Buying into an HOA is far worse than co-signing a note with strangers
A Personal Opinion of Beanie Adolph
Buying into an HOA is far worse than co-signing a note with strangers. A note has a fixed amount, defined terms, and can be paid off. In an HOA there is a lien that can never be paid off. The homeowner is a guarantor for all debts incurred by the HOA, and his house is security for their spending sprees.
The HOA Industry exists on the backs of homeowners. In 2011, The Texas Legislature passed many HOA reform bills which have become law. Some of these new laws have helped homeowners, but the HOA Industry has been scrambling – testing the possible nuances of every phrase – always seeking ways to circumvent the laws to maintain and, if possible, increase its income by taxing, charging and fining homeowners.
The HOA Industry is a business and in Texas its lobbying arm is Texas Community Association Advocates. TCAA is an organization with stakeholders who are involved in community association living. These stakeholders include community associations, board members, managers, attorneys, developers, builders, title companies, management companies, real estate professionals, realtors, homeowners, and others who provide service to those living in deed restricted communities. Most homeowners do not know they are contributing members of TCAA by virtue of their HOA’s donating to the “$1 a door” drive. TCAA’s fundraising budget for 2011 was $375,000.00 and for 2012 is $200,000.00.
TCAA maintains its mission is to promote meaningful legislation to create an environment that supports the development of well governed, well managed community associations, yet the industry regularly opposes homeowner-friendly bills. Even when a homeowner-friendly bill is passed, the industry searches for loopholes.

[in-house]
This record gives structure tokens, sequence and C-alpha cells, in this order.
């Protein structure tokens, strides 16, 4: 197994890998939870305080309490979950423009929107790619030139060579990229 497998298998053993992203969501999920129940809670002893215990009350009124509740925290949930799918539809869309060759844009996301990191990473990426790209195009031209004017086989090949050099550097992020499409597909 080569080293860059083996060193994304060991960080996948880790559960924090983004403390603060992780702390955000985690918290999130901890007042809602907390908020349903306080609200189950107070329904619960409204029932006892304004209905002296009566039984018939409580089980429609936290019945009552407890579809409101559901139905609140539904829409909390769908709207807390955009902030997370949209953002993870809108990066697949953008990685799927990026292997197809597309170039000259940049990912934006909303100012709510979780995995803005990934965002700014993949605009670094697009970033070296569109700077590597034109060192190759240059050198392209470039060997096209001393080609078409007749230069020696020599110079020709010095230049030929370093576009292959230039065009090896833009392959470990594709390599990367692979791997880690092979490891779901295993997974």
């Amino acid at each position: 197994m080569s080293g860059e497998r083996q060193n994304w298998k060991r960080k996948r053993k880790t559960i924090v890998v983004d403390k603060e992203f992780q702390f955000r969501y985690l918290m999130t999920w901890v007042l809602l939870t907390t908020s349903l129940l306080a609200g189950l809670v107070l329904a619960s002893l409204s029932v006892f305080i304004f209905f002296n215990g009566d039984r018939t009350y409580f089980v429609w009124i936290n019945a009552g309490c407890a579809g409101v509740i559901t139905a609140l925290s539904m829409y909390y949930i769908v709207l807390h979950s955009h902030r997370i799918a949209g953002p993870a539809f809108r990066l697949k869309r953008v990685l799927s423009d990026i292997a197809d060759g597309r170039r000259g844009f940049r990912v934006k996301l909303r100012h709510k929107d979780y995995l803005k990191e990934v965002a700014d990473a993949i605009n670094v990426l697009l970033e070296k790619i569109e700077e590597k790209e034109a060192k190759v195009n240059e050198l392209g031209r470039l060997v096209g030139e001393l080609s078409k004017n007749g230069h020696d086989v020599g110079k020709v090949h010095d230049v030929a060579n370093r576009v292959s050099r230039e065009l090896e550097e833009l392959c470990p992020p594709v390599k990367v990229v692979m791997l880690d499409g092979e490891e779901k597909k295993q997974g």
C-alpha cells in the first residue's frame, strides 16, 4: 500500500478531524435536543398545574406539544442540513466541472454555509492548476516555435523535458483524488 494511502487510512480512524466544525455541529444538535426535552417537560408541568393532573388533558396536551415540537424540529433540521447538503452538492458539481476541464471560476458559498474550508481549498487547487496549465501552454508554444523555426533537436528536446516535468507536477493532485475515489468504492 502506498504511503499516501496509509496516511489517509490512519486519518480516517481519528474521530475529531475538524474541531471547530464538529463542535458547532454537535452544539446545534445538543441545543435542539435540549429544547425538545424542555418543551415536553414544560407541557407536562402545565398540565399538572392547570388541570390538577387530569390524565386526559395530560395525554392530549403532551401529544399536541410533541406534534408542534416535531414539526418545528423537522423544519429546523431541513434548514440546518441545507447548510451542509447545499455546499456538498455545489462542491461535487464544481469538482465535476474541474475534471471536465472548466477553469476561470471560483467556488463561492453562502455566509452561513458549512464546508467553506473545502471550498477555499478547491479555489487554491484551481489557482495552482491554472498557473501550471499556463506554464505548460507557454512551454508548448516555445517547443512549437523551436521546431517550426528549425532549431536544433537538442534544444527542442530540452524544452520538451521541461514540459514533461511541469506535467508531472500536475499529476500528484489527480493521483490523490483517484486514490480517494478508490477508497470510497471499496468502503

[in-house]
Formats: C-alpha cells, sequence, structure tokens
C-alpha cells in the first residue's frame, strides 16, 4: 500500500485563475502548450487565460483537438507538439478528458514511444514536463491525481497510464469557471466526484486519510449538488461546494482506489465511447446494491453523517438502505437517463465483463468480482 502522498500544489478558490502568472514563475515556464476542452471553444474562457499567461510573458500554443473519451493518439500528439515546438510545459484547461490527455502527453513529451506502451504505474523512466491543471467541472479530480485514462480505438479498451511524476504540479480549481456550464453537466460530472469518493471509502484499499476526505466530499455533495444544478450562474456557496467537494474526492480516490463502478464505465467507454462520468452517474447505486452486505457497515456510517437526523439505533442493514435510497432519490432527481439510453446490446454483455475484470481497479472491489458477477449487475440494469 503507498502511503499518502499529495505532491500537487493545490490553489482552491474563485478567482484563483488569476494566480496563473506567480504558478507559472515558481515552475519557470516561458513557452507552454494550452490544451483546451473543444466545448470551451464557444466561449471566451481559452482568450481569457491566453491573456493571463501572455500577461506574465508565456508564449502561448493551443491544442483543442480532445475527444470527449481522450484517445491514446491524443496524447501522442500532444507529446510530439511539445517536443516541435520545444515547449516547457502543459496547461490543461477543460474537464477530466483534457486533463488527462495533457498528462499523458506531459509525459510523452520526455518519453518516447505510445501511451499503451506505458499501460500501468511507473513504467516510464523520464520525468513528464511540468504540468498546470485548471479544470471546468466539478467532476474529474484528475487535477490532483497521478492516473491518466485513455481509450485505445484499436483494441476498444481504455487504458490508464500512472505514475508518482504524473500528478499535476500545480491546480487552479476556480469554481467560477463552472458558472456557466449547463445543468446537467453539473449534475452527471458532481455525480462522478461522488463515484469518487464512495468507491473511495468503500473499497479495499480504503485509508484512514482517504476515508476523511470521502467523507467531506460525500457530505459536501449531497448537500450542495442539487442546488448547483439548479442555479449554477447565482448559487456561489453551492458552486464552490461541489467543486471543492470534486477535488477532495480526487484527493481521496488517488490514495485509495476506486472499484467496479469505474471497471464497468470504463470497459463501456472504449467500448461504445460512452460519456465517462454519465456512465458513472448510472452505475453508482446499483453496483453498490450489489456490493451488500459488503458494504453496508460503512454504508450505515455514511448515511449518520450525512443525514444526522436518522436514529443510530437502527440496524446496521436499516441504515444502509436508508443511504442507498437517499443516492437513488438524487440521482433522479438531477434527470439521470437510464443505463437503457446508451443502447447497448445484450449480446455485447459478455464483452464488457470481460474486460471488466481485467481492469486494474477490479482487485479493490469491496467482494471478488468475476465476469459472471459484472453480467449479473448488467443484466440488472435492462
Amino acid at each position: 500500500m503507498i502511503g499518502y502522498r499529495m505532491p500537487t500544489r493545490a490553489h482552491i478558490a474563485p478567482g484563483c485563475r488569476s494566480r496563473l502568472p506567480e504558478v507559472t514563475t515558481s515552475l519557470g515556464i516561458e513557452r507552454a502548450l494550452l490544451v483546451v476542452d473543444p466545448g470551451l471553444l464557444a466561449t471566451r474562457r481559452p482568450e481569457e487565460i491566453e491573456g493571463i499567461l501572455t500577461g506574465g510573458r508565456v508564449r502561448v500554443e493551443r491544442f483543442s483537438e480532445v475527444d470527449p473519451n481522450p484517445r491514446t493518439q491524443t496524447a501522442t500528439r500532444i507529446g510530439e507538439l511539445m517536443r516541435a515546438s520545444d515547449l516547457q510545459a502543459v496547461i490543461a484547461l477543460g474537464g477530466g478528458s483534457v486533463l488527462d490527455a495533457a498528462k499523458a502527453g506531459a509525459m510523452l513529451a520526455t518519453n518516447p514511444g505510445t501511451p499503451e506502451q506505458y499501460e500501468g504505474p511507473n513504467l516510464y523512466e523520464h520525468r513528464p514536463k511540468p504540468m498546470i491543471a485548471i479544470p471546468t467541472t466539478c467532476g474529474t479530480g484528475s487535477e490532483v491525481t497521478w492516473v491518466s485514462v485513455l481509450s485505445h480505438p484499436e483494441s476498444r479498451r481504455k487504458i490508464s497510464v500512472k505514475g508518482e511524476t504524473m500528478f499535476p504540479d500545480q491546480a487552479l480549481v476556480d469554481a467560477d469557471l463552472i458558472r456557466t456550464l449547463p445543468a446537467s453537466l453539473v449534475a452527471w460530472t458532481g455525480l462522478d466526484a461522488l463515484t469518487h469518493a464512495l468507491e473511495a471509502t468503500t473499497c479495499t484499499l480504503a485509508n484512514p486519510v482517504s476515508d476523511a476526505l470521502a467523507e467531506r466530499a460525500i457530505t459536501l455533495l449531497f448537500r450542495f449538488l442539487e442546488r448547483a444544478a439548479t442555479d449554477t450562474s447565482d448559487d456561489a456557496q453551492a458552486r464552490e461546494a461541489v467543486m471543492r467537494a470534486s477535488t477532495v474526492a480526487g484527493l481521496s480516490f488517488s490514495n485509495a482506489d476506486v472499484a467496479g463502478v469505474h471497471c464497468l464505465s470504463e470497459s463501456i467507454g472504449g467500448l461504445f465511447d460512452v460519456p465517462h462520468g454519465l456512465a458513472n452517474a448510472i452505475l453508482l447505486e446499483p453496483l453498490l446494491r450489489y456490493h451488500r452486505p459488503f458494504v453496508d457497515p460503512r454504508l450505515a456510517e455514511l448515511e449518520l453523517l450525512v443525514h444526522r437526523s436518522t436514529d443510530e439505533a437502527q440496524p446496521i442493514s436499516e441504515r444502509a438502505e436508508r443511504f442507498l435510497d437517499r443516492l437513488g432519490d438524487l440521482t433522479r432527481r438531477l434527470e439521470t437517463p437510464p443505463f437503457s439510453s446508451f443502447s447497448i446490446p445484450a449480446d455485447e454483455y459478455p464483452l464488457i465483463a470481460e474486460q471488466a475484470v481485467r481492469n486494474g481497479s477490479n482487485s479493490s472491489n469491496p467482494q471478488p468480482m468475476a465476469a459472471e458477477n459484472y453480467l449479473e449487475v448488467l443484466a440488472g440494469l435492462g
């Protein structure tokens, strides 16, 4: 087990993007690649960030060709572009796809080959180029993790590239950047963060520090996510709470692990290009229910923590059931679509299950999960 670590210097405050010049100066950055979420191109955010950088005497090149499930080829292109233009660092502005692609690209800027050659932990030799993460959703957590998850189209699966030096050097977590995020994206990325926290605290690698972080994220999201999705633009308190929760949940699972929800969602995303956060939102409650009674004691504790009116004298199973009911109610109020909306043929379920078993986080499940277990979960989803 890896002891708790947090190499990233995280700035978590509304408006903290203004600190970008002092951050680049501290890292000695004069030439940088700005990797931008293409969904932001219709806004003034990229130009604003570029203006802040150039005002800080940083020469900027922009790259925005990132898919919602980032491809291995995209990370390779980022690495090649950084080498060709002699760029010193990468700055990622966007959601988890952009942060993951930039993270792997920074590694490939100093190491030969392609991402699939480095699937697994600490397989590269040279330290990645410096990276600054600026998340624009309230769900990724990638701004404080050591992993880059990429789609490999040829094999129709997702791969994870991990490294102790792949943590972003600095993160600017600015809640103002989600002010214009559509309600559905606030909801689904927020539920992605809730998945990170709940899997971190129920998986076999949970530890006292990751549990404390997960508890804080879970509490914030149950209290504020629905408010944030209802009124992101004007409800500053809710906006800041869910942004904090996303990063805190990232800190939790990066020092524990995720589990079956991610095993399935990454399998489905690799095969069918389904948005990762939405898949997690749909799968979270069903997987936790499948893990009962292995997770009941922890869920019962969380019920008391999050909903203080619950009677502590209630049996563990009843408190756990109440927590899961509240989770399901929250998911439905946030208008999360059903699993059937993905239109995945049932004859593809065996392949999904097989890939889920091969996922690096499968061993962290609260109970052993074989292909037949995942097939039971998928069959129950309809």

Homeowners who live in HOAs should have all of the basic freedoms of those who don’t live in HOAs, but that is not the case. Homeowners in HOAs should have open meetings and open records according to standard open government laws (i.e., Texas Government Codes 551 and 552), yet to obtain records they are subject to special HOA laws with many “conditions” and costs. Financial records are not easy to obtain, and the result is that some exploit this for fraud and embezzlement. Meetings should be open to all, yet “executive sessions” excluding homeowners are the norm for far too many subjects. Homeowners should not be subject to fines imposed arbitrarily by private entities when fines should only be imposed by the judicial section of our government. Exorbitant “fines” of $100 to $1,000 have been recently posted for such “crimes” as parking, signage, or unauthorized changes or construction.
Condos as well as townhomes were overlooked in the 2011 session. There have been so many foreclosures that with insufficient income from assessments, maintenance suffered and some condos were condemned as uninhabitable. Owners who had been paying their assessments then suffered. Another problem was caused by investors who purchased the foreclosed properties and then acted in their own interest to the detriment of the owners still there. There were numerous complaints of condos controlled by a very few. By-laws were changed illegally – not with the required percentage of members.
Since the 2011 laws became effective, homeowners have suffered threats, false reports to state agencies, and many more abuses. There is much work to be done in the 2013 legislative session. All Texas homeowners must unite to reclaim their homeowner rights.